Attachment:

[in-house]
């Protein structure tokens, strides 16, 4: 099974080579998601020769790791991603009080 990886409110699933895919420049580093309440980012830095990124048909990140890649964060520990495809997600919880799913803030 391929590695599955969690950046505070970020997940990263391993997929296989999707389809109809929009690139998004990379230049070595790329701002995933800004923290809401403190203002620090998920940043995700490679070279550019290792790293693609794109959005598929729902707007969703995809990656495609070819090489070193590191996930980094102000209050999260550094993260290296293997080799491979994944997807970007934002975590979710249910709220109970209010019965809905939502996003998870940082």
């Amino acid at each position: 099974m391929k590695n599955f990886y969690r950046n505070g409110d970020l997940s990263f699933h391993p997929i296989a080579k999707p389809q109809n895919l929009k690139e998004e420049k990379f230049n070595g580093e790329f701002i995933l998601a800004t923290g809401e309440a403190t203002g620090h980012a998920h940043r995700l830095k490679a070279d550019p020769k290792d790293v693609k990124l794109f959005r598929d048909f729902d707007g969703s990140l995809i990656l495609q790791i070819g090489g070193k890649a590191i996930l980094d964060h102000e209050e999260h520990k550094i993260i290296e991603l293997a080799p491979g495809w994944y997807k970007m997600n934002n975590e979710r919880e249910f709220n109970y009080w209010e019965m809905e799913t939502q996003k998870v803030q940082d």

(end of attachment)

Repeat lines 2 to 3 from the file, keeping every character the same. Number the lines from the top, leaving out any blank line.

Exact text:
């Protein structure tokens, strides 16, 4: 099974080579998601020769790791991603009080 990886409110699933895919420049580093309440980012830095990124048909990140890649964060520990495809997600919880799913803030 391929590695599955969690950046505070970020997940990263391993997929296989999707389809109809929009690139998004990379230049070595790329701002995933800004923290809401403190203002620090998920940043995700490679070279550019290792790293693609794109959005598929729902707007969703995809990656495609070819090489070193590191996930980094102000209050999260550094993260290296293997080799491979994944997807970007934002975590979710249910709220109970209010019965809905939502996003998870940082």
């Amino acid at each position: 099974m391929k590695n599955f990886y969690r950046n505070g409110d970020l997940s990263f699933h391993p997929i296989a080579k999707p389809q109809n895919l929009k690139e998004e420049k990379f230049n070595g580093e790329f701002i995933l998601a800004t923290g809401e309440a403190t203002g620090h980012a998920h940043r995700l830095k490679a070279d550019p020769k290792d790293v693609k990124l794109f959005r598929d048909f729902d707007g969703s990140l995809i990656l495609q790791i070819g090489g070193k890649a590191i996930l980094d964060h102000e209050e999260h520990k550094i993260i290296e991603l293997a080799p491979g495809w994944y997807k970007m997600n934002n975590e979710r919880e249910f709220n109970y009080w209010e019965m809905e799913t939502q996003k998870v803030q940082d």